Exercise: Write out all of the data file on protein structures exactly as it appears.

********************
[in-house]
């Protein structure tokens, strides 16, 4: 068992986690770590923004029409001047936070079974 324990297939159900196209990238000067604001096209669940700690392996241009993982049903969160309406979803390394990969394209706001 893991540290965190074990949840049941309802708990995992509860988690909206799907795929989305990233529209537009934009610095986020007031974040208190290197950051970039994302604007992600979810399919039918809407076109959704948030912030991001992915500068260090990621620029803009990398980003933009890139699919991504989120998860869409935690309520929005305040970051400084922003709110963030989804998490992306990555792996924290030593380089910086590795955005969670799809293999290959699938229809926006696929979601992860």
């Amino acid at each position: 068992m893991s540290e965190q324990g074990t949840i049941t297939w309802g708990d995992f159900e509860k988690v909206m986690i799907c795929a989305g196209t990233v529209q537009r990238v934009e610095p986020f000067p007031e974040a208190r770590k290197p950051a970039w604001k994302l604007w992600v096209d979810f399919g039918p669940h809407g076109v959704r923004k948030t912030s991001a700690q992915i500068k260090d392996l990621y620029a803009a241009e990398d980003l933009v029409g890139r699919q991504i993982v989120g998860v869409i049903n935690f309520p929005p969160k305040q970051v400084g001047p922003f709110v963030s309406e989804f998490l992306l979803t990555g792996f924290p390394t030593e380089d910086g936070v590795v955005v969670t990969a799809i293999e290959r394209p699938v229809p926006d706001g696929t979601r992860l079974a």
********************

[in-house]
């Protein structure tokens, strides 16, 4: 068992986690770590923004029409001047936070079974 324990297939159900196209990238000067604001096209669940700690392996241009993982049903969160309406979803390394990969394209706001 893991540290965190074990949840049941309802708990995992509860988690909206799907795929989305990233529209537009934009610095986020007031974040208190290197950051970039994302604007992600979810399919039918809407076109959704948030912030991001992915500068260090990621620029803009990398980003933009890139699919991504989120998860869409935690309520929005305040970051400084922003709110963030989804998490992306990555792996924290030593380089910086590795955005969670799809293999290959699938229809926006696929979601992860």
């Amino acid at each position: 068992m893991s540290e965190q324990g074990t949840i049941t297939w309802g708990d995992f159900e509860k988690v909206m986690i799907c795929a989305g196209t990233v529209q537009r990238v934009e610095p986020f000067p007031e974040a208190r770590k290197p950051a970039w604001k994302l604007w992600v096209d979810f399919g039918p669940h809407g076109v959704r923004k948030t912030s991001a700690q992915i500068k260090d392996l990621y620029a803009a241009e990398d980003l933009v029409g890139r699919q991504i993982v989120g998860v869409i049903n935690f309520p929005p969160k305040q970051v400084g001047p922003f709110v963030s309406e989804f998490l992306l979803t990555g792996f924290p390394t030593e380089d910086g936070v590795v955005v969670t990969a799809i293999e290959r394209p699938v229809p926006d706001g696929t979601r992860l079974a």